5. Tanya

    Ian, Darling. I must say that I agree with everything that Laurie from Manly Dorm said. So. True.
    I would like to add, however, that nothing in the world will ease the pain of losing a child. That pain cuts so deeply and profoundly, that nothing but time will ease it (if at all) – and certainly not the knowledge that you have another one left. In fact, it could be said that you will hold on even tighter and fear even more for the “remaining” child.
    On a happier note, I must disagree with your statement that “modern technology and medicine have done very little to widen the window of opportunity for women.” Au contraire! There are a variety of options and fertility treatments available for women who are past the 35 year mark. Granted the risks increase for both mom and child, but procreation is more possible than ever.
    I highly recommend it. You think you love Tessa and vice versa, but the love you feel for your own child will eclipse anything you’ve ever imagined. I always thought that if something ever happened to Brad (my dear husband), folks would need to put me on a suicide watch, so deep was my love. (heh, The BeeGees) But my capacity for love of my son astounds me every day. And I thank God for blessing me with such a miracle.
    Good luck! *kiss*

  6. Nathan Arizona

    I agree with Tanya.
    You just have to keep trying, son, and have faith that medical technology will catch up. Why, just look at Dottie and me — it caught up with a vengeance!
    Nathan Arizona, father of five
    Tempe, Ariz

  7. LDV

    If you don’t want kids yet, have Tessa freeze her eggs. It’s a woman’s eggs that go bad not her uterus. It’s totally creepy but it’ll work. But, sperm goes bad, too, btw. Usually when women conceive later in life and the kid has defects it’s b/c the sperm has gone funky – seriously. Search the web, there are new studies on it. So you should freeze your stuff too. Then you guys can have kids when you’re 50. You seemed stumped about what to do so just wanted to let you know what I’ve read recently. (I posted this before under the wrond date, but that does mean I’m not smart, just not cafffeinated.)

  8. Cris

    Hey- I stumbled across your blog while trying to find contact info for Tessa on the web (I’m both a CRH and Chapel Hill buddy). Congrats on the wedding. And as for the fertility issue — don’t be discouraged by some of the “facts” floating around, many of which are kind of propaganda. Risks for some birth defects like Down’s syndrome do go up after 35, but fertility in general does not necessarily decrease. I think it kind of varies — so who knows what your own physiologies hold in store for you. Time will tell, I guess. Say hi to your wife for me :)

  9. Laurie

    Hi again. If I ever write a parenting book, I just may borrow The Mom’s phrase and call it “The Good, The Bad, The Poopy” — how apt! I wanted to add some thoughts regarding your preference for two or more children. I agree with the previous comments about the “heir and the spare” theory — the death of any child, whether he/she be the only child or one out of 10 would be unimaginable. For a variety of reasons, we have decided to limit our family of 3 so that our daughter is our only child. I had the same fears you touched upon. . . I love her so much that if anything dreadful were to happen to her, no amount of Lexapro would help to pull me back from the abyss. I know this for a fact.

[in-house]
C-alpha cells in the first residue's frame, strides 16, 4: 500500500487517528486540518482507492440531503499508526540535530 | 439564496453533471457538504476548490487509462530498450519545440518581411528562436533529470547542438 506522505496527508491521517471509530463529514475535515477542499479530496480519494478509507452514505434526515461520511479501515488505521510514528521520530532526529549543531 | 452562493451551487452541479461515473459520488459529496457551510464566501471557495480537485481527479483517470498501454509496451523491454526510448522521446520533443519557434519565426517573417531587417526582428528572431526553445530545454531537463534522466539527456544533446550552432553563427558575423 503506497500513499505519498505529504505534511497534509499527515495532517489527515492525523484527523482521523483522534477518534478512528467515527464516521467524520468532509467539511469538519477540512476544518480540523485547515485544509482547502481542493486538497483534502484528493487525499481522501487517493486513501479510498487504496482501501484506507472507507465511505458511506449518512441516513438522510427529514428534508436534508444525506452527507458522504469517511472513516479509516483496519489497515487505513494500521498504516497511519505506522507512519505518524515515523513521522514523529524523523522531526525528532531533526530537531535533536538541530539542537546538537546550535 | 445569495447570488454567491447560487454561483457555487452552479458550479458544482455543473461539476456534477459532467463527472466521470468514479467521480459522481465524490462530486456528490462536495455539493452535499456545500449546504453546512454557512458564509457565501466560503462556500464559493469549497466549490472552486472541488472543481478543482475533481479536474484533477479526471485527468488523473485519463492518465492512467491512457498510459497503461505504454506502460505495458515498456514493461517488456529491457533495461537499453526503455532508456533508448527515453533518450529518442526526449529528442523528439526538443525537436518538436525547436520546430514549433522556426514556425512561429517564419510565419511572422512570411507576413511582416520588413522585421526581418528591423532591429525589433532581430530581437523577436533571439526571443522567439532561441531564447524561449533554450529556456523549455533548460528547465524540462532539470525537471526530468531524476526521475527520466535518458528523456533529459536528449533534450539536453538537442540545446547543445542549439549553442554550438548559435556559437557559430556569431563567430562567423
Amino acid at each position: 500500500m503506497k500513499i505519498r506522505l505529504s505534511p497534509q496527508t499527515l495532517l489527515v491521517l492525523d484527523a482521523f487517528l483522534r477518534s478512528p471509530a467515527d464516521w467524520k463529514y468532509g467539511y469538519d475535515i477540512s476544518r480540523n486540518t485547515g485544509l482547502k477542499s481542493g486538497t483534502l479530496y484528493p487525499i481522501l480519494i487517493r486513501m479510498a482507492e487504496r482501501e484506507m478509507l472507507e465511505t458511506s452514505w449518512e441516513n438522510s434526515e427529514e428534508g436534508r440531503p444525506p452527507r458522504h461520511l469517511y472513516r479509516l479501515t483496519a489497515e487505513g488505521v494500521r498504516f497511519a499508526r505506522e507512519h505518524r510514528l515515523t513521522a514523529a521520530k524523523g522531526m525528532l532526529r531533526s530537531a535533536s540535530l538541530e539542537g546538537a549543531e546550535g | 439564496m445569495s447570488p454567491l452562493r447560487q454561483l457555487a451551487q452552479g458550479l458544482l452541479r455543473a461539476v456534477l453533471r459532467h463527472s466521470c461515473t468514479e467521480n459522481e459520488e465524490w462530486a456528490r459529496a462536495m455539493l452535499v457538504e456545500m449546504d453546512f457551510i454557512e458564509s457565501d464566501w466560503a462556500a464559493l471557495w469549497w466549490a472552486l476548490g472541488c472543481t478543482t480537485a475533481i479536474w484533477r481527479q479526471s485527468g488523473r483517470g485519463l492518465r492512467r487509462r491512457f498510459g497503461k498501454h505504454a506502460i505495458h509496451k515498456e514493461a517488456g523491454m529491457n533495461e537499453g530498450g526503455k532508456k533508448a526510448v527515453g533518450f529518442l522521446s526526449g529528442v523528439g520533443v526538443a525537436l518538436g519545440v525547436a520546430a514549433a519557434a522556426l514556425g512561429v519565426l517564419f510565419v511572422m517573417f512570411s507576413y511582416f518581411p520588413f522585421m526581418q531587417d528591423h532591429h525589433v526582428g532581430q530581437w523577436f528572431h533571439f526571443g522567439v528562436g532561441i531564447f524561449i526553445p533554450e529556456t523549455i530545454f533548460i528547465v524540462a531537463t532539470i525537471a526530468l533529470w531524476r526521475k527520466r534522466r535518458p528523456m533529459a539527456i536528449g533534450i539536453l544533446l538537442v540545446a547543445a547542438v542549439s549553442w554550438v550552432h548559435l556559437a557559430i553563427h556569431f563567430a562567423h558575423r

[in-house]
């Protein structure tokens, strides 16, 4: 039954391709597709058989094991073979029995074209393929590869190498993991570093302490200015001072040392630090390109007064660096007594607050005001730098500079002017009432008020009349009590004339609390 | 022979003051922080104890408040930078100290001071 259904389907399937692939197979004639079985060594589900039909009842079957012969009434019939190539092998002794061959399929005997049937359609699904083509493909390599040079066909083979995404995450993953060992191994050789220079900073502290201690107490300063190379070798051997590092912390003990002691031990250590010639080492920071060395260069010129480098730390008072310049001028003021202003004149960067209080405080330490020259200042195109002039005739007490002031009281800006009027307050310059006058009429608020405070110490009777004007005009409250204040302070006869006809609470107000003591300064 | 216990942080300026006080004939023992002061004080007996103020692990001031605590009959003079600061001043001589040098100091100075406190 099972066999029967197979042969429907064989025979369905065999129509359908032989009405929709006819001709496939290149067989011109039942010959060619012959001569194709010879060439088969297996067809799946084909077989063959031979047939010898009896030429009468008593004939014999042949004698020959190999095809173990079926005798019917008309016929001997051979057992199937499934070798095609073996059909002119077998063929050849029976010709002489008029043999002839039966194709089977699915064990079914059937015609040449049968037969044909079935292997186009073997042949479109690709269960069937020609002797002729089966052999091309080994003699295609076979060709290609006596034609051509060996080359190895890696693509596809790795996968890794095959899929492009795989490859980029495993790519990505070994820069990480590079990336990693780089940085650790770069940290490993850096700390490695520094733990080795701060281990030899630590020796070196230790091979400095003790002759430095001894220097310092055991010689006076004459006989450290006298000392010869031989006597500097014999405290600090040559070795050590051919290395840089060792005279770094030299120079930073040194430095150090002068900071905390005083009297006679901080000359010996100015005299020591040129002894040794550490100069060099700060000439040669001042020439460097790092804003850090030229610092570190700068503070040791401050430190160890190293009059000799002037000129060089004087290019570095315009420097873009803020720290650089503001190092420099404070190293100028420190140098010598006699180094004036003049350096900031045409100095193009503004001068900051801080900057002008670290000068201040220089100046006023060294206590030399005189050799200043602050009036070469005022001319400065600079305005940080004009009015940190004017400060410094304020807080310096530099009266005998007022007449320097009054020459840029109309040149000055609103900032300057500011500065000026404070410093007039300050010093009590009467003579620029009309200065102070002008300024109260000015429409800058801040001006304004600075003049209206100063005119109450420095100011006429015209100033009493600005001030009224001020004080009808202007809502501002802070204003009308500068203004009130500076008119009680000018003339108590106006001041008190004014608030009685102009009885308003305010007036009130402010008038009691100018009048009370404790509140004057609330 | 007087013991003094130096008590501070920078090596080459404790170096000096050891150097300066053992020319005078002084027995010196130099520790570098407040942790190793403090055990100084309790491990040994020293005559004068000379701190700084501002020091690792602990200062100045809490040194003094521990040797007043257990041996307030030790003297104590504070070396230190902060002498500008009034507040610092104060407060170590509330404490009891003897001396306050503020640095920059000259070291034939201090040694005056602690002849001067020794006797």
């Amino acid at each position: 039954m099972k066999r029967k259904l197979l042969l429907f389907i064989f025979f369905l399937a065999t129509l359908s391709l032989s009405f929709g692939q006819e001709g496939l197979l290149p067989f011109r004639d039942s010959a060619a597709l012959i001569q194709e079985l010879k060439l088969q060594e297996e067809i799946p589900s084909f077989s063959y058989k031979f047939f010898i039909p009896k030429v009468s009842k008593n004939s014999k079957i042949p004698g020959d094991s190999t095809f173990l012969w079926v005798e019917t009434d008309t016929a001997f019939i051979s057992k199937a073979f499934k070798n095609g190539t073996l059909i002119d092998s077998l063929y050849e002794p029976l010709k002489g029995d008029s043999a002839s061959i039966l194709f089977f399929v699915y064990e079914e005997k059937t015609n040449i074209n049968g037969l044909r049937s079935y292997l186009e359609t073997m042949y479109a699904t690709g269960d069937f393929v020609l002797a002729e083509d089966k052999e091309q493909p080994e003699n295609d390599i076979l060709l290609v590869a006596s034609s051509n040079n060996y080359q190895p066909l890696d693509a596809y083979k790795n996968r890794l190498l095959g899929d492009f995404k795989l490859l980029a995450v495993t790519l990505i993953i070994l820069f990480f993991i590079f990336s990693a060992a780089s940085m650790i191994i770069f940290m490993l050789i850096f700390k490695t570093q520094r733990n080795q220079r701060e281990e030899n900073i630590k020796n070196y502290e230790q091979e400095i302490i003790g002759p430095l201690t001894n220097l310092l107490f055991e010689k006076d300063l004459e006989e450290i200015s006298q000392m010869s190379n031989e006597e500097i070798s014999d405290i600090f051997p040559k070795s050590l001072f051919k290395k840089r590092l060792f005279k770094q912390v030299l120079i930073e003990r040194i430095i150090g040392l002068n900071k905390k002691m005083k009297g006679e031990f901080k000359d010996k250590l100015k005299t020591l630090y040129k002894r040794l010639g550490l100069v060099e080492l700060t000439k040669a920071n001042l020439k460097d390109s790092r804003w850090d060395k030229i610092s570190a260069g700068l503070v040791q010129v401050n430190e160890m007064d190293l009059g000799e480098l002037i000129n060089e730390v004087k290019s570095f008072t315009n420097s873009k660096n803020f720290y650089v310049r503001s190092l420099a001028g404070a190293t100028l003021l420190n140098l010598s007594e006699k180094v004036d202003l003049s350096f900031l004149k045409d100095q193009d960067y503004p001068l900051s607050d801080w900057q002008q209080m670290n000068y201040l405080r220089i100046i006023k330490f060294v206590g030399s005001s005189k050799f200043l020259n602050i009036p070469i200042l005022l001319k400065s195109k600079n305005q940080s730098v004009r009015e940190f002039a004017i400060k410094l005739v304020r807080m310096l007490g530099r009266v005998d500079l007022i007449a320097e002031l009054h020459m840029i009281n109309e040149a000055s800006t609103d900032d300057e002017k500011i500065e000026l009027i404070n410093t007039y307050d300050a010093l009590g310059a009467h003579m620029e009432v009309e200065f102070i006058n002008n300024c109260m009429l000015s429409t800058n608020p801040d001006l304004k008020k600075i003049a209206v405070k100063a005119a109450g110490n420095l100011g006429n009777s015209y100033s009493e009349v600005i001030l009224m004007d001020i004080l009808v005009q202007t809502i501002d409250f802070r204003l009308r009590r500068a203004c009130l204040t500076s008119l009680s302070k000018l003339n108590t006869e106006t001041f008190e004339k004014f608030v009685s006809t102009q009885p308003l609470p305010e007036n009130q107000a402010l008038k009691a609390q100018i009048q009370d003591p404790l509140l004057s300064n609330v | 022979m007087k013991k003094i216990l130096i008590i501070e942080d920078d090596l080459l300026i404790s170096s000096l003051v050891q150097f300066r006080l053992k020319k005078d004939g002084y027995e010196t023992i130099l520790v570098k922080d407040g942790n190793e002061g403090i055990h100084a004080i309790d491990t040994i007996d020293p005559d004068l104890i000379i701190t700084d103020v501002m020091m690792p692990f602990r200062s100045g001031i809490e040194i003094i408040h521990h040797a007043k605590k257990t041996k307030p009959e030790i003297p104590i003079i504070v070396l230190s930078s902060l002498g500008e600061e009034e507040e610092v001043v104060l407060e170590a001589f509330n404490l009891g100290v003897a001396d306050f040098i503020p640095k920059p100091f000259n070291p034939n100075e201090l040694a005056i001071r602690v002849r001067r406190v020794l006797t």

While I have reconciled in my mind the decision to have one child, I wanted to share a worry that you may not have thought of. . . and this is one that I cannot get past. I think that most people take for granted that if they get pregnant, they will have a healthy child. Considering all of the miracles of chemistry and biology that have to occur correctly and at the right time to produce a healthy baby, why would anyone assume that a healthy child would be the end result? To this day, I am amazed by my daughter — she is healthy, intelligent, and happy, tall and athletic with good eyes, straight teeth and a great sense of humor. Where did this child come from?? She is not what I expected — I imagined a little replica of me as a child. . . short, sickly, uncoordinated with terrible vision, teeth that required years of orthodontics, and a severe as-yet-undiagnosed case of clinical depression. I suppose my husband’s “good” genes took charge. Granted, I was prepared to love and nurture a mini-me — I just did not expect such a healthy, happy child. And I am afraid to push my luck again. Hence the irrational fear that I have as a parent: if we have been so fortunate to have a healthy, intelligent child the first time, should we be bold enough to expect a repeat performance? How can anyone expect as much? Am I a strong enough person to properly parent a child who has special needs? This all ties in to my “limitations” concept that I mentioned before. I am a good parent to my daughter, and we have a wonderful work/family/couple balance in my house for the time being. . . what would happen if we added another child to the mix? What if the child is ill or has needs that I can’t meet?

  10. LDV

    Again, do the deep freeze. Then if you can do it natually – yay you. If not, your special stuff is frozen and probably healthy. Then you can stop worrying about when to do it. Fertility issues are not propaganda. Some couples are lucky and never have to worry about it, but some couples are not – so why take that chance?


Leave a Reply

Your email address will not be published. Required fields are marked *